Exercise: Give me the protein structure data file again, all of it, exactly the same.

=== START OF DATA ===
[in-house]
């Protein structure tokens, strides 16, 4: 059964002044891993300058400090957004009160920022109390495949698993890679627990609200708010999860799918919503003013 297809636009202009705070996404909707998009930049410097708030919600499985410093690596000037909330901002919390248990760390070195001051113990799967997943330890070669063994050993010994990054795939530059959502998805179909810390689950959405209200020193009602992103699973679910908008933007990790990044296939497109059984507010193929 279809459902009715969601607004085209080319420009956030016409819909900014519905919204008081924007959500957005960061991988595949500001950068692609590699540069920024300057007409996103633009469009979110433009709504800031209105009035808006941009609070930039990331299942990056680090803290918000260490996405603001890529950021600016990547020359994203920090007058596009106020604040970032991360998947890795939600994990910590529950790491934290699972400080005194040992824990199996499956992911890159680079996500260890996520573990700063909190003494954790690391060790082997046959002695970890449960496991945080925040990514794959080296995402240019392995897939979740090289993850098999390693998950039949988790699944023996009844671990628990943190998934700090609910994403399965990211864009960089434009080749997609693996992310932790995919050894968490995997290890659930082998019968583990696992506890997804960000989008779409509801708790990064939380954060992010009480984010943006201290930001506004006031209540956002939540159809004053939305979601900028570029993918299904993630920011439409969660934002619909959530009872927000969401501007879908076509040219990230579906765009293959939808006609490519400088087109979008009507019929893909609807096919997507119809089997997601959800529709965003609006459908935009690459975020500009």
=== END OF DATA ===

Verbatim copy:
[in-house]
């Protein structure tokens, strides 16, 4: 059964002044891993300058400090957004009160920022109390495949698993890679627990609200708010999860799918919503003013 297809636009202009705070996404909707998009930049410097708030919600499985410093690596000037909330901002919390248990760390070195001051113990799967997943330890070669063994050993010994990054795939530059959502998805179909810390689950959405209200020193009602992103699973679910908008933007990790990044296939497109059984507010193929 279809459902009715969601607004085209080319420009956030016409819909900014519905919204008081924007959500957005960061991988595949500001950068692609590699540069920024300057007409996103633009469009979110433009709504800031209105009035808006941009609070930039990331299942990056680090803290918000260490996405603001890529950021600016990547020359994203920090007058596009106020604040970032991360998947890795939600994990910590529950790491934290699972400080005194040992824990199996499956992911890159680079996500260890996520573990700063909190003494954790690391060790082997046959002695970890449960496991945080925040990514794959080296995402240019392995897939979740090289993850098999390693998950039949988790699944023996009844671990628990943190998934700090609910994403399965990211864009960089434009080749997609693996992310932790995919050894968490995997290890659930082998019968583990696992506890997804960000989008779409509801708790990064939380954060992010009480984010943006201290930001506004006031209540956002939540159809004053939305979601900028570029993918299904993630920011439409969660934002619909959530009872927000969401501007879908076509040219990230579906765009293959939808006609490519400088087109979008009507019929893909609807096919997507119809089997997601959800529709965003609006459908935009690459975020500009």